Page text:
Webinar: How to work qualitatively with small children – theoretical and practical considerations


Monday 22 Mach 2021 | 15:30 – 17:30 CET

DigiGen is trying to better understand the impact of digital transformations on children and young people. In the context of its focus on the family, the project investigates children’s use and assessment of ICT and its importance to their everyday lives. The project examines the potential positive and negative impacts of digital media on family life and communication and develops an understanding of the challenges, advantages and impacts associated with ICT.

During this webinar, we will give insights into the theoretical and practical considerations of our DigiGen researchers as they seek to capture young children’s perspectives and experiences and include them in our research. After outlining the state-of-knowledge on researching young children from a methodological point of view, we will explain the role of children in conducting our research, discuss how to include children from disadvantaged backgrounds and share experiences from our field work with families in Austria, Romania, Estonia and Norway to illustrate how the theory is translated into practice.

DigiGen aims to fill the research gap on children’s perspective on ICTs and their use, particularly for children under 12 years of age. Taking their perspective and agency seriously, DigiGen engages in qualitative research with children from five years old onwards. How to conduct qualitative research with young children is actually a research gap in itself.

Children are no longer considered adults-to-be but are actors in their own right. This has strong implications for research as it is no longer research on children but with children. While it is essential to capture children’s perspectives, doing so can be challenging as their skills and experiences are different from those of adults and other children.

This webinar will be relevant to academics and students conducting or interested in qualitative research with children and could be of interest to policy makers and practitioners working with small children.

Working language: English

This webinar took place on 22 March 2021. You can watch the webinar on our YouTube channel.


Susanne Vogl, AIF
University of Vienna

Susanne Vogl is an expert in social science research methodology with extensive experience with a wide range methods of data collection and analysis. She has worked extensively on mode and age effect in interviews with children.  The goal of her research is to generally advance the field of research methodology and more specifically create awareness for peculiarities of target groups and methods. Substantive fields of research include the deviant behaviour, young people, family, and the life course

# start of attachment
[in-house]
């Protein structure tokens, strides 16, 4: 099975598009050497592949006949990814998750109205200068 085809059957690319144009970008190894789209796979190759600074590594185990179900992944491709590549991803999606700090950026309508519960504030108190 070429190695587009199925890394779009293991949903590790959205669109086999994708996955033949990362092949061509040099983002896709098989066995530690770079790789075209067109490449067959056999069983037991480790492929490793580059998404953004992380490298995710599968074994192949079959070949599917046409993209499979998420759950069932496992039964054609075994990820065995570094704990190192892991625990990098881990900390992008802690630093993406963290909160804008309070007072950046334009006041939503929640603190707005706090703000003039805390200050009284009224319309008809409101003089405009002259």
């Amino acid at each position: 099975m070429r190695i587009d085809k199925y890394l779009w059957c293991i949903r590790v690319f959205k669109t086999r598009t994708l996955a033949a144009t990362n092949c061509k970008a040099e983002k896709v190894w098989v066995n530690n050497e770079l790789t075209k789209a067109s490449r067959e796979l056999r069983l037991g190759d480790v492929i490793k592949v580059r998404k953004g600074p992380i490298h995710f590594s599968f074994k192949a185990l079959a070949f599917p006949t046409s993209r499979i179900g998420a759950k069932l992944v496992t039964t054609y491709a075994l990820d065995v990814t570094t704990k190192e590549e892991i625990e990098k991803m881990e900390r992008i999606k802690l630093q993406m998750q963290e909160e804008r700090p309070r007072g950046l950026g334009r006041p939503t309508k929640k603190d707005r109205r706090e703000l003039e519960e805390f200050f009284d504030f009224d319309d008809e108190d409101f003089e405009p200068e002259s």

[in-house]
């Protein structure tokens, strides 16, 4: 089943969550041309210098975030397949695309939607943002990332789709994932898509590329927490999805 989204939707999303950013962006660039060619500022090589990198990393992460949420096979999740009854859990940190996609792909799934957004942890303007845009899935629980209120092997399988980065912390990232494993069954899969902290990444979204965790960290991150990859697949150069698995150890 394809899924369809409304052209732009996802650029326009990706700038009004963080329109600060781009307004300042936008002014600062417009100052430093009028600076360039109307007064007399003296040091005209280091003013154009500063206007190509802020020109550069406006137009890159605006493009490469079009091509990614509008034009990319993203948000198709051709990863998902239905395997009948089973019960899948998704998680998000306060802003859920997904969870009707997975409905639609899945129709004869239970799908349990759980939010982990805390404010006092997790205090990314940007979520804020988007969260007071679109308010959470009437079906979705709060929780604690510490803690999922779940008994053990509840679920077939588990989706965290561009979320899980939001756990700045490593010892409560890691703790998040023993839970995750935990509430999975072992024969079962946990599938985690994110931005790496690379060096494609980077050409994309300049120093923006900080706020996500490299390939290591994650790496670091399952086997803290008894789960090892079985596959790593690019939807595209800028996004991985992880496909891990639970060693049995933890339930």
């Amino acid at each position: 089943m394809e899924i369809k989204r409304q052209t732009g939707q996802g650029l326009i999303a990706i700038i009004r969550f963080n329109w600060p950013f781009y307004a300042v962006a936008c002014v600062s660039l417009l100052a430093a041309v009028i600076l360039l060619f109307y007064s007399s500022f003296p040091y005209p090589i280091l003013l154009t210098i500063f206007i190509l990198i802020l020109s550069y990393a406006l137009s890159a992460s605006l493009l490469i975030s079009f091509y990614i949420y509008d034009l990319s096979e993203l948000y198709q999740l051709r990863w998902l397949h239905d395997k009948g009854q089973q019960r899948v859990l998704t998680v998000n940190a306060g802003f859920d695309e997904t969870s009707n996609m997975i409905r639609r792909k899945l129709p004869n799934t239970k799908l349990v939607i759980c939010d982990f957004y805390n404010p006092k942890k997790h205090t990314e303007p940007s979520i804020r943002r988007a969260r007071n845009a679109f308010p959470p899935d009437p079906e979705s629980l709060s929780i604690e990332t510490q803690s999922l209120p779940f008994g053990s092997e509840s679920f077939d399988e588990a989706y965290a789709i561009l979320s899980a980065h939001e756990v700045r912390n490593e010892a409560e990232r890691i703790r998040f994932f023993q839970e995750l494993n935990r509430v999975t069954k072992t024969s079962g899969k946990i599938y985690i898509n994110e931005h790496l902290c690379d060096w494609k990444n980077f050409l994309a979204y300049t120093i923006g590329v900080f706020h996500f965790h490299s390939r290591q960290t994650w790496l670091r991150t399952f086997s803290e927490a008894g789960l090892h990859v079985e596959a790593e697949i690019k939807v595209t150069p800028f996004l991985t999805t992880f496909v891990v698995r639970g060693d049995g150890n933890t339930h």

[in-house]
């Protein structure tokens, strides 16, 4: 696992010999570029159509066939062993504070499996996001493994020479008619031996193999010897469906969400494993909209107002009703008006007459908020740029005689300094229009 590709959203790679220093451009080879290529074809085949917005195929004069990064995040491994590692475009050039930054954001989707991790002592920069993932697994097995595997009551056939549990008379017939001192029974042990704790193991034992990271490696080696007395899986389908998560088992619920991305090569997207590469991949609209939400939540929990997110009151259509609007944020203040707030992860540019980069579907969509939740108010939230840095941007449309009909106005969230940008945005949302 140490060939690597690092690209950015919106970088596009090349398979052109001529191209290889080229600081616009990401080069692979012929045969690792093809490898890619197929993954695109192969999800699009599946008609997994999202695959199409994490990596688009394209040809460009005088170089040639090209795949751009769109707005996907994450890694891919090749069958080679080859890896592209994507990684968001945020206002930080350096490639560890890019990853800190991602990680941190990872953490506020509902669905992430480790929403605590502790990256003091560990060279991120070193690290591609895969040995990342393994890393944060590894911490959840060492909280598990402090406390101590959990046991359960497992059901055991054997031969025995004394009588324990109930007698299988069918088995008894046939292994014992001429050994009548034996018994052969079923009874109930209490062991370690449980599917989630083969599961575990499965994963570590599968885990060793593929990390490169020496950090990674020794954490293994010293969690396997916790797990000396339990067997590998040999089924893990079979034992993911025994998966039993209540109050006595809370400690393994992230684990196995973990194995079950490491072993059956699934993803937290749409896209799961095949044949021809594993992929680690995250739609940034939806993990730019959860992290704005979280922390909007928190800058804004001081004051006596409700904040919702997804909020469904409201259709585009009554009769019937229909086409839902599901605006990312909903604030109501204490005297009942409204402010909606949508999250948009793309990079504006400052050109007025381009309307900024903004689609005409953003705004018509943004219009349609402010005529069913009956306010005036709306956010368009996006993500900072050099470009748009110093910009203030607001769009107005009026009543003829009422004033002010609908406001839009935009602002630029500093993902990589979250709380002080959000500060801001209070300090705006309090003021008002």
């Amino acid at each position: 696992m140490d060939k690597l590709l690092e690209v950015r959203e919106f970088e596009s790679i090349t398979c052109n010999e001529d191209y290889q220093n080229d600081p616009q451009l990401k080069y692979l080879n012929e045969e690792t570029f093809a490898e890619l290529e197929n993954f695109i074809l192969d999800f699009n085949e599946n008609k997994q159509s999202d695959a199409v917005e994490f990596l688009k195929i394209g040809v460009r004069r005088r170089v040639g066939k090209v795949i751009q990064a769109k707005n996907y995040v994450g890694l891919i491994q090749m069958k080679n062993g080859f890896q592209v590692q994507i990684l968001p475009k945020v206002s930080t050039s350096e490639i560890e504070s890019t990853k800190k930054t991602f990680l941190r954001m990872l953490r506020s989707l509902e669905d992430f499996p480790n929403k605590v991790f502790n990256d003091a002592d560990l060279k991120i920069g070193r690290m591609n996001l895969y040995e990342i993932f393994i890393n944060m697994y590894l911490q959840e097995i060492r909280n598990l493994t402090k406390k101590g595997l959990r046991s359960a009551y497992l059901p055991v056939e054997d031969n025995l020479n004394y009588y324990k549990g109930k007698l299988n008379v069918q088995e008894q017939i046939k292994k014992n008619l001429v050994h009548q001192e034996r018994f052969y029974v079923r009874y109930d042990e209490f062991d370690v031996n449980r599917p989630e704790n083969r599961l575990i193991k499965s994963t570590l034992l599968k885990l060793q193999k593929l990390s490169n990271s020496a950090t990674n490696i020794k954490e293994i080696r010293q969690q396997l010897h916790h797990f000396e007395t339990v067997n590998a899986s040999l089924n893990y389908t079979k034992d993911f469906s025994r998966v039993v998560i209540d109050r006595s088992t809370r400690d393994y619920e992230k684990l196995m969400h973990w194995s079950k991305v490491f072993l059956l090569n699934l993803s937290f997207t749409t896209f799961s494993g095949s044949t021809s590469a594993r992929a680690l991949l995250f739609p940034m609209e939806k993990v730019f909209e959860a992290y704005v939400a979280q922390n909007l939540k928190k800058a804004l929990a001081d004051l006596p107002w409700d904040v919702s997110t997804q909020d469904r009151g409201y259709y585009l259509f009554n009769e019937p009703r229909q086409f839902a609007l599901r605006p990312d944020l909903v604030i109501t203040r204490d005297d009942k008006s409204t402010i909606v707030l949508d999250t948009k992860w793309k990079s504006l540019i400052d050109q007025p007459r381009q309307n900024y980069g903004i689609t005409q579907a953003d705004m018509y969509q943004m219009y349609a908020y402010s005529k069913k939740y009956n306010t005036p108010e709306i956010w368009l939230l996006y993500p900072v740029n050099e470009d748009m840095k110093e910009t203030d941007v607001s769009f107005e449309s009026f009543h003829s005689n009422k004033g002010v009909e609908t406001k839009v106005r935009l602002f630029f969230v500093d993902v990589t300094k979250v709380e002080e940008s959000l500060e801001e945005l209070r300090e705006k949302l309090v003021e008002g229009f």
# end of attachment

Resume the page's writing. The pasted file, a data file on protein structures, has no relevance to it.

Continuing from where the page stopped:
Olaf Kapella
AIF – University of Vienna

Olaf Kapella is senior researcher and research coordinator at the Austrian Institute for Family Studies at the University of Vienna. His main research areas are evaluation studies on family policy and children rights and child welfare, the development and evaluation of sexuality education programs and violence research.
He leads the work of the Austrian Institute for Family Studies at the University Vienna within the DigiGen project and is work package leader of WP 3 of the DigiGen project.

Tove Lafton

Tove Lafton has her PhD in how technology affects the pedagogical working and thinking in early years. Her main research interests are work based student learning, digital literacy in early years, pedagogical leadership and reflection as a tool for learning and development.

Maria Roth
Babeș-Bolyai University

ProfessorMaria Roth, PhD. is one of the founders of the Social Work Program and of the Master Programme in Children’s Rights in Babes-Bolyai University, Cluj, Romania. As a practitioner psychologist she has worked with children in schools, hospitals and orphanages. Along the 30 years of academic career, she did research and published in Romanian, Hungarian, and in English in the area of developmental psychology, child well-being, adverse childhood experiences, human rights, vulnerable (Roma) population and youth participation

Eva-Maria Schmidt
AIF – University of Vienna

Eva-Maria Schmidt works as a sociologist and anthropologist at the Austrian Institute for Family Studies and the Department of Sociology, University of Vienna. She is particularly experienced in qualitative multi-perspective approaches on the transition to parenthood. Her research focuses on analyzing parents’ arrangements of combining paid work and family work and constructions of gendered parental responsibilities. Eva-Maria is a member and country expert in the International Leave Policies & Research Network. Her work in the DigiGen project comprises conducting and analyzing the qualitative data.

Merike Sisask
Tallinn University

Merike Sisask is Professor of Social Health Care at Tallinn University, School of Governance, Law and Society (SOGOLAS) and Board Member of the Estonian-Swedish Mental Health and Suicidology Institute (ERSI). Her research interests include public health view on suicidality and mental health, interventions for suicide prevention, (social) media and suicide, and digital transformation and well-being.